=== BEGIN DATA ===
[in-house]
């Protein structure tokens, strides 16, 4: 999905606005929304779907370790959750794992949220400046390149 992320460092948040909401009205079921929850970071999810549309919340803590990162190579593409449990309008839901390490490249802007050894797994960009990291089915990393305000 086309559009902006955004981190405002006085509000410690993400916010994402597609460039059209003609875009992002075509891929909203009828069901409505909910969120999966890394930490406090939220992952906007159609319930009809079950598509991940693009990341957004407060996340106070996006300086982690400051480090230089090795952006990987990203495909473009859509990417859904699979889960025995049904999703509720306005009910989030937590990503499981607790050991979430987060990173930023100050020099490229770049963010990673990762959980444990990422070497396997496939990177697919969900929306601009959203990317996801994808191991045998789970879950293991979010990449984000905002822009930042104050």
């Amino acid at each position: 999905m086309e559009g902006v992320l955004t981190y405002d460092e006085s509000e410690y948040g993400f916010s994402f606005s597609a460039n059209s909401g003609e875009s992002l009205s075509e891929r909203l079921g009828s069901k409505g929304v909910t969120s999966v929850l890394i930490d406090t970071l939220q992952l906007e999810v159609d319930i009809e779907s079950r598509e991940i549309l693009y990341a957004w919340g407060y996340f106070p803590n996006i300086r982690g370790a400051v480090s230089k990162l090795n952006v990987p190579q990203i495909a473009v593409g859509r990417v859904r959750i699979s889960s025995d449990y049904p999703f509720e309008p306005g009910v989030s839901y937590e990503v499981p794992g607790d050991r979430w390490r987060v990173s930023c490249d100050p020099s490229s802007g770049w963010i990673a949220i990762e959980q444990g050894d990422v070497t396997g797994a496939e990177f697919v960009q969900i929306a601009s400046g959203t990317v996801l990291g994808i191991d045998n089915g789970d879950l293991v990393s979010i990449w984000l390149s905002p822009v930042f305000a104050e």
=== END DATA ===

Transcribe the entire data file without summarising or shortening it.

[in-house]
């Protein structure tokens, strides 16, 4: 999905606005929304779907370790959750794992949220400046390149 992320460092948040909401009205079921929850970071999810549309919340803590990162190579593409449990309008839901390490490249802007050894797994960009990291089915990393305000 086309559009902006955004981190405002006085509000410690993400916010994402597609460039059209003609875009992002075509891929909203009828069901409505909910969120999966890394930490406090939220992952906007159609319930009809079950598509991940693009990341957004407060996340106070996006300086982690400051480090230089090795952006990987990203495909473009859509990417859904699979889960025995049904999703509720306005009910989030937590990503499981607790050991979430987060990173930023100050020099490229770049963010990673990762959980444990990422070497396997496939990177697919969900929306601009959203990317996801994808191991045998789970879950293991979010990449984000905002822009930042104050």
């Amino acid at each position: 999905m086309e559009g902006v992320l955004t981190y405002d460092e006085s509000e410690y948040g993400f916010s994402f606005s597609a460039n059209s909401g003609e875009s992002l009205s075509e891929r909203l079921g009828s069901k409505g929304v909910t969120s999966v929850l890394i930490d406090t970071l939220q992952l906007e999810v159609d319930i009809e779907s079950r598509e991940i549309l693009y990341a957004w919340g407060y996340f106070p803590n996006i300086r982690g370790a400051v480090s230089k990162l090795n952006v990987p190579q990203i495909a473009v593409g859509r990417v859904r959750i699979s889960s025995d449990y049904p999703f509720e309008p306005g009910v989030s839901y937590e990503v499981p794992g607790d050991r979430w390490r987060v990173s930023c490249d100050p020099s490229s802007g770049w963010i990673a949220i990762e959980q444990g050894d990422v070497t396997g797994a496939e990177f697919v960009q969900i929306a601009s400046g959203t990317v996801l990291g994808i191991d045998n089915g789970d879950l293991v990393s979010i990449w984000l390149s905002p822009v930042f305000a104050e």